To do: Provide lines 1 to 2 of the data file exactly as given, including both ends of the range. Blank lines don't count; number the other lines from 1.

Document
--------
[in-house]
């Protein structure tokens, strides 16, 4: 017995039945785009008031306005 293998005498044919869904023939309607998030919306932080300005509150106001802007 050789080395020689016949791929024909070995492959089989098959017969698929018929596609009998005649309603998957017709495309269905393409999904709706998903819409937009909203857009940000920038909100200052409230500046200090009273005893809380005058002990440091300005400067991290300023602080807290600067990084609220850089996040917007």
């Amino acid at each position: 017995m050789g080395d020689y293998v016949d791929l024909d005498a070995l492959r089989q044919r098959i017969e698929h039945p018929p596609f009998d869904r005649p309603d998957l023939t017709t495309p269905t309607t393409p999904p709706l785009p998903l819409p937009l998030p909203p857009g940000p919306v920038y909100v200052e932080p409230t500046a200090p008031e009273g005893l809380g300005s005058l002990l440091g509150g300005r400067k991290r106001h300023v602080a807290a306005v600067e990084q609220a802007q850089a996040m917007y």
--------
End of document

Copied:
[in-house]
């Protein structure tokens, strides 16, 4: 017995039945785009008031306005 293998005498044919869904023939309607998030919306932080300005509150106001802007 050789080395020689016949791929024909070995492959089989098959017969698929018929596609009998005649309603998957017709495309269905393409999904709706998903819409937009909203857009940000920038909100200052409230500046200090009273005893809380005058002990440091300005400067991290300023602080807290600067990084609220850089996040917007």